Mission Santa Barbara, the tenth mission in the California Mission Chain, was founded on the Feast of Saint Barbara, December 4th, 1786 by Father Fermin de Lasuén. The legend holds that, when still a girl, Saint Barbara was beheaded by her father for following the Christian Faith.
In 1782, the Spanish Governor Felipe de Neve began the construction of the last military outpost to be built by Spain in the New World, the Royal Presidio of Santa Barbara, on a natural harbor along the coast. Father Junípero Serra, who had blessed the chosen site, also planned the construction of a new mission in the nearby area. However, the opposition of Felipe de Neve delayed the construction of the new mission until on August 28, 1784, the Franciscan Friar passed away.
Father Fermin Francisco de Lasuén succeeded to him as “Father Presidente” and in 1786 finally founded Mission Santa Barbara on a site located one mile and half inland from the Royal Presidio. The chosen site was halfway between the Pacific Ocean and the steeply-rising Santa Ynez Mountains near the area where today stands the city of Santa Barbara. Father Antonio Paterna was put in charge of the construction of the new mission. He erected the first buildings and made the first converts among the local Native Americans, the Chumash and Barbareño tribes.
The early mission buildings were unpretending and made of adobe. During the first few years, the missionaries built three different churches, each larger than the previous one. All the early churches were leveled by earthquakes. The third church, built in 1794, was destroyed together with the other mission buildings during the great Santa Barbara Earthquake which occurred on December 21, 1812. After the earthquake, the construction of the current Mission was begun and completed in 1820.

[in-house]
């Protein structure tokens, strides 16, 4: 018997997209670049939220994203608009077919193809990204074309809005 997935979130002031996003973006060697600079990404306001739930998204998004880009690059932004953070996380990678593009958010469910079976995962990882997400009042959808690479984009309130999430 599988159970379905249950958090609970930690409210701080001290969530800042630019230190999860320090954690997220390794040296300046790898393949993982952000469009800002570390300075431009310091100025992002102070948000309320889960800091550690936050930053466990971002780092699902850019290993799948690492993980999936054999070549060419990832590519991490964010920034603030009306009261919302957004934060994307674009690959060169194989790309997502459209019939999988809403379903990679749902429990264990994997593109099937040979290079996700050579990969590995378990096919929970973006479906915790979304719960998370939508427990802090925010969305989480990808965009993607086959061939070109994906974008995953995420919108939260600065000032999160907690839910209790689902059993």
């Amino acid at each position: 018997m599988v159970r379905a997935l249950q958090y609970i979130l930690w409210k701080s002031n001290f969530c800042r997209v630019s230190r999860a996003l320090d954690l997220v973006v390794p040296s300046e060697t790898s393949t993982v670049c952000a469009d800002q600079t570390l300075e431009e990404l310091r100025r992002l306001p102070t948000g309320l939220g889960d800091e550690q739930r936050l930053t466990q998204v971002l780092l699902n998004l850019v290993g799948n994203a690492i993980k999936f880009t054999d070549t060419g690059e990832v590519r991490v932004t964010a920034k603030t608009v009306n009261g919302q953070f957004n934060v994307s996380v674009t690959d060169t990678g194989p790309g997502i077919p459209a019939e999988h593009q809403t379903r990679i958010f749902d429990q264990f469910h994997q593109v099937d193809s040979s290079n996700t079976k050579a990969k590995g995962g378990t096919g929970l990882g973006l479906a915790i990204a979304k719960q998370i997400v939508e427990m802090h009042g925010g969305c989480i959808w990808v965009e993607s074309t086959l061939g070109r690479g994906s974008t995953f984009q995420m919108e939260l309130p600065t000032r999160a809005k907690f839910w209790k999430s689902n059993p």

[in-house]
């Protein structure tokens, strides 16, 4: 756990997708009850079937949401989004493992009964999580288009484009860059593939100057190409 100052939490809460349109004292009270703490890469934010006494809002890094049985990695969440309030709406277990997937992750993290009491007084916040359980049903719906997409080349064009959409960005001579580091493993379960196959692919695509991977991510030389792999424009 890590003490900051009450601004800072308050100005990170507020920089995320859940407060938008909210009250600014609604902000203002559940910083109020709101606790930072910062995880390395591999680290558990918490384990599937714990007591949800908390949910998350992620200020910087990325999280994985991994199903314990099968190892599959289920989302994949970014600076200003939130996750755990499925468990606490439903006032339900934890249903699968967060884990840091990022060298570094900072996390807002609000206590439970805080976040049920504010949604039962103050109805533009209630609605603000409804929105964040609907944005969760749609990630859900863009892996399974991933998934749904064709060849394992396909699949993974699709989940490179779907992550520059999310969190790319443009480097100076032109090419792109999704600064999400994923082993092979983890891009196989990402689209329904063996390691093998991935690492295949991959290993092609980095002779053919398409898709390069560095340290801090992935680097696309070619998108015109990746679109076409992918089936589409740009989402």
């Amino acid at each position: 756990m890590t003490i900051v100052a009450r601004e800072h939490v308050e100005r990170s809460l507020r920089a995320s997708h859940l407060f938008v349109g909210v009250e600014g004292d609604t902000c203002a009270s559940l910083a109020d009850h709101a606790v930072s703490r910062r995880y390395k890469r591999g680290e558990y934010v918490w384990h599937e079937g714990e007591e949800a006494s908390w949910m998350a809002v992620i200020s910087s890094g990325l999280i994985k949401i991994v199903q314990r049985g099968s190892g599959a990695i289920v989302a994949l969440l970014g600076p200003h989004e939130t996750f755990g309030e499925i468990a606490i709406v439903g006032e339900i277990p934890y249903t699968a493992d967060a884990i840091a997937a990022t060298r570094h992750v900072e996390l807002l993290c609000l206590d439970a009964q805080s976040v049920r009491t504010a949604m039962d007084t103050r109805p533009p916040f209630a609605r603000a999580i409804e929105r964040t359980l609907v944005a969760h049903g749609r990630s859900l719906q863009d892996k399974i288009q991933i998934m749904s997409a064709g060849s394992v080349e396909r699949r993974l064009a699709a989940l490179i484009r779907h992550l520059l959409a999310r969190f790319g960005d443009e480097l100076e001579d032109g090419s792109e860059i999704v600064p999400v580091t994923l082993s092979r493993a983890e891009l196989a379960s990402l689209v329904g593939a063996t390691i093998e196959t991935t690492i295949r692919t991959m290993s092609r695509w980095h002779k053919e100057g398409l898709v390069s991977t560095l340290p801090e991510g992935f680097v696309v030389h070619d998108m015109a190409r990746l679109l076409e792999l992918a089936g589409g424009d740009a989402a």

Today, Mission Santa Barbara looks much as it did when it was completed in 1820. In 1831, a second tower was added to the present church. It collapsed a year later and was rebuilt in 1833. The Church of Mission Santa Barbara is the only one in the Mission Chain to have two similar towers at its sides. Other than the beauty of the church itself, with stately lines and a Roman temple facade, Mission Santa Barbara is renowned for its astonishing water system of dams, reservoirs, and aqueducts built by the Chumash Indians converts.
The extensive mission water system remains to this day and its largest reservoir, which was built in 1806 damming a canyon, has been incorporated into the modern water system of the city of Santa Barbara.
On August 17, 1833 the Mexican Congress approved the act known as “An Act for the Secularization of the Missions of California” and Father Presidente Narciso Durán moved the Mission Chain Headquarters to Santa Barbara Mission where he gathered more than 3,000 manuscripts and original documents disseminated in the other California Missions.
Today, this incredible collection of thousands of original documents is maintained by the Santa Barbara Mission Archive-Library, an educational and historical research institution still led by its founders, the Franciscans Friars.
Mission Santa Barbara was secularized in 1834 and sold in 1846. In 1865, President Abraham Lincoln returned the Mission to the Catholic Church. Santa Barbara is the only California Mission that was never abandoned since the day of its foundation. The Mission is known as the “The Queen of Missions” for its beauty and it is certainly worth a visit.
Today, the Mission stands in a residential area of the city of Santa Barbara and it is surrounded by public parks and a few public buildings. An active parish church serves the community and a retreat house is available for visiting guests.